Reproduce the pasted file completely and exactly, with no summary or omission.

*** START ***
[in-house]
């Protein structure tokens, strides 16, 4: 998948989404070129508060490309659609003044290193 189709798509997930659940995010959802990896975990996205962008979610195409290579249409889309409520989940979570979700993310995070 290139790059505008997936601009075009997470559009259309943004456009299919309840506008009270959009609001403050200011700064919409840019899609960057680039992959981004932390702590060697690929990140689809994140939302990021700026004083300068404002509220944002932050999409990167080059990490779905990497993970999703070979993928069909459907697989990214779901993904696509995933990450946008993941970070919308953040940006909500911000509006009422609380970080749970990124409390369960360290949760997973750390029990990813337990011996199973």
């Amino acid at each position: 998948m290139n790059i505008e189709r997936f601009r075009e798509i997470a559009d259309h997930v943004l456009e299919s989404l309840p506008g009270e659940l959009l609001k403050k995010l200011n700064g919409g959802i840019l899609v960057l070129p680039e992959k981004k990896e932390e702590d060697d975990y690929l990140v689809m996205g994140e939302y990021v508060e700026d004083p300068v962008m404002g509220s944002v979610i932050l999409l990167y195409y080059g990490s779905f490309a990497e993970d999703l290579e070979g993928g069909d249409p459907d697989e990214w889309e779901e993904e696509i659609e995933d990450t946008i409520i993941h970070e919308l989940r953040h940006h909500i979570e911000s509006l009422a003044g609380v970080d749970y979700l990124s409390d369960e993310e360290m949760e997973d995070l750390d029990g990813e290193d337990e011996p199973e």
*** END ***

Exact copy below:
[in-house]
């Protein structure tokens, strides 16, 4: 998948989404070129508060490309659609003044290193 189709798509997930659940995010959802990896975990996205962008979610195409290579249409889309409520989940979570979700993310995070 290139790059505008997936601009075009997470559009259309943004456009299919309840506008009270959009609001403050200011700064919409840019899609960057680039992959981004932390702590060697690929990140689809994140939302990021700026004083300068404002509220944002932050999409990167080059990490779905990497993970999703070979993928069909459907697989990214779901993904696509995933990450946008993941970070919308953040940006909500911000509006009422609380970080749970990124409390369960360290949760997973750390029990990813337990011996199973």
């Amino acid at each position: 998948m290139n790059i505008e189709r997936f601009r075009e798509i997470a559009d259309h997930v943004l456009e299919s989404l309840p506008g009270e659940l959009l609001k403050k995010l200011n700064g919409g959802i840019l899609v960057l070129p680039e992959k981004k990896e932390e702590d060697d975990y690929l990140v689809m996205g994140e939302y990021v508060e700026d004083p300068v962008m404002g509220s944002v979610i932050l999409l990167y195409y080059g990490s779905f490309a990497e993970d999703l290579e070979g993928g069909d249409p459907d697989e990214w889309e779901e993904e696509i659609e995933d990450t946008i409520i993941h970070e919308l989940r953040h940006h909500i979570e911000s509006l009422a003044g609380v970080d749970y979700l990124s409390d369960e993310e360290m949760e997973d995070l750390d029990g990813e290193d337990e011996p199973e």